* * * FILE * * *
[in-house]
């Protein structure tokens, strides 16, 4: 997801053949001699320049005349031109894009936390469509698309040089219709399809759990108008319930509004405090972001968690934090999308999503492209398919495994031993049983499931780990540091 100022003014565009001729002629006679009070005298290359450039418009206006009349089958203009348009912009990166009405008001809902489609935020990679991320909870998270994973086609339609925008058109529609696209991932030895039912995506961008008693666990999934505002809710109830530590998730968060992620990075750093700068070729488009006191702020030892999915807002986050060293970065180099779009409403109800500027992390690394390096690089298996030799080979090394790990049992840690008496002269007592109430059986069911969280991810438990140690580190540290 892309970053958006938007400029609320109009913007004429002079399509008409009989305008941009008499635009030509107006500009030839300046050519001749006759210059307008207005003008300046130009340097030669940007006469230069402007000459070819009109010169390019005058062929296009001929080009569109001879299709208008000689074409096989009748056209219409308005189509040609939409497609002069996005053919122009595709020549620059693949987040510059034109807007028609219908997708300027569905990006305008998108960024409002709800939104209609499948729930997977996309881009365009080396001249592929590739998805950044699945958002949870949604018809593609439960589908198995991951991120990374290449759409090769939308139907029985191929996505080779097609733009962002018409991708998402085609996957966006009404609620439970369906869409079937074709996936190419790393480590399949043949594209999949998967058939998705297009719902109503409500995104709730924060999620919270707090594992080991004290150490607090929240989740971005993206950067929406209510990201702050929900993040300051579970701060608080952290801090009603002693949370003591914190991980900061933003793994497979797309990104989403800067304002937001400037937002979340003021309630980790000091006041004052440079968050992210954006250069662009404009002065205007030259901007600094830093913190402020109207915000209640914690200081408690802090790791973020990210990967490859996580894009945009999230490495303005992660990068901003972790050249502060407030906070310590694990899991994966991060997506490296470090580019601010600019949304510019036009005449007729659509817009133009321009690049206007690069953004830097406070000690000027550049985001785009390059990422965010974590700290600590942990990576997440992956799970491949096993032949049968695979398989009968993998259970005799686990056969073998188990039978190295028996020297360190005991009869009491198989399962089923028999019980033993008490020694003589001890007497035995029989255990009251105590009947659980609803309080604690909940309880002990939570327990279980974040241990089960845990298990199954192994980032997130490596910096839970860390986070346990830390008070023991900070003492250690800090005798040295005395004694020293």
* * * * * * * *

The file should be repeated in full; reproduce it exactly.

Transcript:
[in-house]
């Protein structure tokens, strides 16, 4: 997801053949001699320049005349031109894009936390469509698309040089219709399809759990108008319930509004405090972001968690934090999308999503492209398919495994031993049983499931780990540091 100022003014565009001729002629006679009070005298290359450039418009206006009349089958203009348009912009990166009405008001809902489609935020990679991320909870998270994973086609339609925008058109529609696209991932030895039912995506961008008693666990999934505002809710109830530590998730968060992620990075750093700068070729488009006191702020030892999915807002986050060293970065180099779009409403109800500027992390690394390096690089298996030799080979090394790990049992840690008496002269007592109430059986069911969280991810438990140690580190540290 892309970053958006938007400029609320109009913007004429002079399509008409009989305008941009008499635009030509107006500009030839300046050519001749006759210059307008207005003008300046130009340097030669940007006469230069402007000459070819009109010169390019005058062929296009001929080009569109001879299709208008000689074409096989009748056209219409308005189509040609939409497609002069996005053919122009595709020549620059693949987040510059034109807007028609219908997708300027569905990006305008998108960024409002709800939104209609499948729930997977996309881009365009080396001249592929590739998805950044699945958002949870949604018809593609439960589908198995991951991120990374290449759409090769939308139907029985191929996505080779097609733009962002018409991708998402085609996957966006009404609620439970369906869409079937074709996936190419790393480590399949043949594209999949998967058939998705297009719902109503409500995104709730924060999620919270707090594992080991004290150490607090929240989740971005993206950067929406209510990201702050929900993040300051579970701060608080952290801090009603002693949370003591914190991980900061933003793994497979797309990104989403800067304002937001400037937002979340003021309630980790000091006041004052440079968050992210954006250069662009404009002065205007030259901007600094830093913190402020109207915000209640914690200081408690802090790791973020990210990967490859996580894009945009999230490495303005992660990068901003972790050249502060407030906070310590694990899991994966991060997506490296470090580019601010600019949304510019036009005449007729659509817009133009321009690049206007690069953004830097406070000690000027550049985001785009390059990422965010974590700290600590942990990576997440992956799970491949096993032949049968695979398989009968993998259970005799686990056969073998188990039978190295028996020297360190005991009869009491198989399962089923028999019980033993008490020694003589001890007497035995029989255990009251105590009947659980609803309080604690909940309880002990939570327990279980974040241990089960845990298990199954192994980032997130490596910096839970860390986070346990830390008070023991900070003492250690800090005798040295005395004694020293």